State Revenue Commissioner Bart Graham said today that it cost the state 36 cents to mail each of the 278,000 interest checks that were issued because the state was slow to process and send out income tax refunds this year.
That works out to about $100,000 for a state hurting for cash.
The Department of Revenue has mailed out more than $2 million in interest to taxpayers whose refunds were not issued within 90 days of the April 15 filing deadline. Delays in processing individual income tax returns led to the backlog, which Revenue officials say was caused by $12 million in budget cuts at the agency in the past year. More than 300 Revenue employees were laid off, many of them in the tax return processing unit.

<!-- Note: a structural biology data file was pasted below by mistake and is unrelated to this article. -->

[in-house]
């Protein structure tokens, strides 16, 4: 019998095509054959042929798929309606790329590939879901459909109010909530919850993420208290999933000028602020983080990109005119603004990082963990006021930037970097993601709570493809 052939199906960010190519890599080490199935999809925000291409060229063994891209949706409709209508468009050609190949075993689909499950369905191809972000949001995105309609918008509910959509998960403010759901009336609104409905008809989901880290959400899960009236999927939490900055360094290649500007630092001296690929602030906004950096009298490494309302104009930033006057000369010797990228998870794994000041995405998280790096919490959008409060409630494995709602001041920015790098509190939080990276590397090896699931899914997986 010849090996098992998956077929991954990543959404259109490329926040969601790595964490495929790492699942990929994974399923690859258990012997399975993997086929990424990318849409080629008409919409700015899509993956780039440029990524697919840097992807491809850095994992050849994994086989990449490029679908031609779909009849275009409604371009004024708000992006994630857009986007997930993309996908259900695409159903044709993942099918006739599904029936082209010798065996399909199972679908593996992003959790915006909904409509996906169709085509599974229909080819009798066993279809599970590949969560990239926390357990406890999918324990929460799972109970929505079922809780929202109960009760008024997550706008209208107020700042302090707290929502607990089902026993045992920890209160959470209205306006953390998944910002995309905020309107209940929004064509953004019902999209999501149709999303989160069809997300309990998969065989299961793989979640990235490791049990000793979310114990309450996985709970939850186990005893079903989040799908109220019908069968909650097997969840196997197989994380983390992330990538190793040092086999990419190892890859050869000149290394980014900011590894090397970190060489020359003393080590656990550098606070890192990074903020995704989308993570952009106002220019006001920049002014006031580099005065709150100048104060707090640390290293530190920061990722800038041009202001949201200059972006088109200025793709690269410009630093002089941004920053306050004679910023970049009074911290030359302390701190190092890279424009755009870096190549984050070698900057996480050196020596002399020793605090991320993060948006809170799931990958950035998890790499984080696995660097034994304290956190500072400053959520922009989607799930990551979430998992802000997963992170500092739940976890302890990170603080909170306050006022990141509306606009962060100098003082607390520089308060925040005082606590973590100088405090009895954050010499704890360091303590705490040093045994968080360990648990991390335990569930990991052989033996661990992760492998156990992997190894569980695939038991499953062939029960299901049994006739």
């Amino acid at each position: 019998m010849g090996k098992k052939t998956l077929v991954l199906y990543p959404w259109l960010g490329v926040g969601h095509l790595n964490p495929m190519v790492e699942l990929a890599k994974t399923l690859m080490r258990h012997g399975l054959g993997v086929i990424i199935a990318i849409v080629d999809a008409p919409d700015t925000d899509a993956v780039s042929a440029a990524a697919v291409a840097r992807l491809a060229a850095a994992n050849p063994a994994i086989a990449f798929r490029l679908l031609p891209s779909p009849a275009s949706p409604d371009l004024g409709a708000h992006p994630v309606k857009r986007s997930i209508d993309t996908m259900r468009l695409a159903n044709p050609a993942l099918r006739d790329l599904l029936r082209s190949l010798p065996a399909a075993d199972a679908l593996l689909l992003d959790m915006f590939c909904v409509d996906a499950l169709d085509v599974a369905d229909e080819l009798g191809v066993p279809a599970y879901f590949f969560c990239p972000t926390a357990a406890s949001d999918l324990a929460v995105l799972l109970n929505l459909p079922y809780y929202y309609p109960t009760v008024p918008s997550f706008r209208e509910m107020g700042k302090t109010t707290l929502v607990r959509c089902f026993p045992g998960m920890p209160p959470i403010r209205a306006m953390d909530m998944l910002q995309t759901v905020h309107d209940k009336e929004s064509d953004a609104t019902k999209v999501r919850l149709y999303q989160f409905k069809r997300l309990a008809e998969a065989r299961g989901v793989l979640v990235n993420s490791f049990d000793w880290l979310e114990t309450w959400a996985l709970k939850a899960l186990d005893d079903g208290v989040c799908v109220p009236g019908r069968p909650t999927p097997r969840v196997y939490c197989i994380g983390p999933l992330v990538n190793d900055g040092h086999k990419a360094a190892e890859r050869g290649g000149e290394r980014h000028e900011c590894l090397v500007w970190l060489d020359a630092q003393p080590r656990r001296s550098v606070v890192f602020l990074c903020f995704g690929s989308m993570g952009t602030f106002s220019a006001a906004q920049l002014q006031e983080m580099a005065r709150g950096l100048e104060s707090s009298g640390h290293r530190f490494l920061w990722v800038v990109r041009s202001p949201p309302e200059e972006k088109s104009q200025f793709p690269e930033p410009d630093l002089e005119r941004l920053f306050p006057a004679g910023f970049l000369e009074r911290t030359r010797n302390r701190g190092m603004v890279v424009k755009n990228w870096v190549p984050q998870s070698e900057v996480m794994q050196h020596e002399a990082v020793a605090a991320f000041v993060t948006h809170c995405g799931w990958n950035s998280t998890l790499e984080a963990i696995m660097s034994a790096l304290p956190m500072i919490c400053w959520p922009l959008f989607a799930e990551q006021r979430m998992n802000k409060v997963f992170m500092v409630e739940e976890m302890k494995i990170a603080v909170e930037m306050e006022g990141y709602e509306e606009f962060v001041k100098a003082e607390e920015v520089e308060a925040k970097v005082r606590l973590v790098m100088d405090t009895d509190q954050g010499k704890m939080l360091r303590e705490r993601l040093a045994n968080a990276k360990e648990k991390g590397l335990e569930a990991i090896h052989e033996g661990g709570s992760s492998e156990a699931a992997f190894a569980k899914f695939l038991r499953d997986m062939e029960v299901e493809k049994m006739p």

Georgia law requires the state to pay interest on any return not processed within 90 days of April 15, or 90 days from the date the return was filed if after April 15.
The taxpayers receiving interest payments are getting an average of $7.42, although 90,000 are receiving $1 or less. Some were $20 or more. The $2 million total does not include postage and handling costs.
Under state law, the interest accrues at 1 percent per month after the 90-day limit. But the 90-day clock doesn’t begin ticking until April 15, no matter when the taxpayer files a return. Any taxpayer who filed a return on time but did not receive refund before July 14 should receive an interest payment.
After appearing before a Senate budget panel this morning, Graham told reporters that “some” more jobs may be lost in tax return processing if, as expected, he has to continue cutting his budget because of the state’s ongoing fiscal crisis. However, he said his department would do everything possible to avoid being so late on returns that the state has to pay interest again in 2010.